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Joint Advisory Committee holds first meeting to discuss possible Canton-Potsdam school merger


POTSDAM - The extensive process of possibly forming a Canton-Potsdam school merger got underway Wednesday night, as a 28 -member Joint Advisory Committee held their first meeting in the Potsdam High School Library.

The work session was the first of seven that will be occurring monthly and alternating between Canton and Potsdam locations.

The combined boards of education met last month in the Canton High School Library to discuss the details of a feasibility study that will attempt to answer the question of whether a merger would enhance educational opportunities for all students, while also staying at similar or reduced costs to taxpayers.

The feasibility study is facilitated by Robert Christmann, Thomas Coseo, Roger Groham and Douglas Hamlin, consultants for the Western New York Educational Services Council.

They met with the committee members and various other school officials including Potsdam Superintendent Pat Brady and Canton Superintendent William Gregory.

“We are here tonight, all of us for one thing. We care about kids and we want to ensure that our kids, our students now and the students of the future in both our communities, are going to have the same or better academic services, the same or better opportunities and the same or better future that we’ve been able to provide up to this point,” Mr. Brady said.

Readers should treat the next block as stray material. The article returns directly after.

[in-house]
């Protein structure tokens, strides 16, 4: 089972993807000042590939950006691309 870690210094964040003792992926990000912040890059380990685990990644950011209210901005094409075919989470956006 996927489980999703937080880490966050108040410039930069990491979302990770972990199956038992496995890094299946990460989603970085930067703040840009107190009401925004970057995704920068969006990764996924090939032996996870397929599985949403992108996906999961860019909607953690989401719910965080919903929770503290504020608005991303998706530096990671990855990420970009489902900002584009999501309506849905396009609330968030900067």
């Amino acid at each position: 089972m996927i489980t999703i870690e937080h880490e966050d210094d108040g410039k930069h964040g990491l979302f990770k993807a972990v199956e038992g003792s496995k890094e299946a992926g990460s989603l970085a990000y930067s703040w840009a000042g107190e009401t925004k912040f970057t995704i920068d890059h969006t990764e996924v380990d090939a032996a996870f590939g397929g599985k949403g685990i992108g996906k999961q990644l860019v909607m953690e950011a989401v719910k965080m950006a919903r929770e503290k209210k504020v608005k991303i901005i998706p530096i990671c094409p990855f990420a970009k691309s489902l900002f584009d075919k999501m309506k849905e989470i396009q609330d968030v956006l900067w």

Mr. Groham further expanded on the main reasons as to why a reorganization was being considered. “Why reorganize? Typically there are two major reasons. One of them deals with educational opportunities,” he said. “Generally, small schools suffer from being small. ... By getting more students together in one area, you can sometimes offer a course because you have enough student body to warrant that and to be able to pay for it than you would with a smaller district.

“The other major reason is because in some way or another (a merger) expands your capacity and quite frankly the first point speaks to the fact that districts who do merge, gain a pretty dramatic fiscal advantage for doing it.”

Mr. Groham also discussed the effect that a merger would have on the employees. Certified personnel in the former school districts would become employees of the newly formed district. Additionally, if administrative or teaching positions were eliminated, those with the least seniority within the tenure areas of the positions would be placed on a preferred eligibility list for a period of seven years.

The consultant also talked about how the prospective merger would effect employees other than teachers.

“With regard to non-teaching personnel, the Civil Service Law applies. Just as it is currently in your two districts, you would apply in the newly formed district as well,” Mr. Groham said. “In terms of the leadership positions, those superintendents of the former districts lack tenure status. ... So the appointment of a new superintendent is based on the new board of education that would take over. So if the decision of the community in both districts is ‘Yes, we want to merge,’ the first task is to elect a board of education and then that board would have the authority to go through the process of hiring a new superintendent.”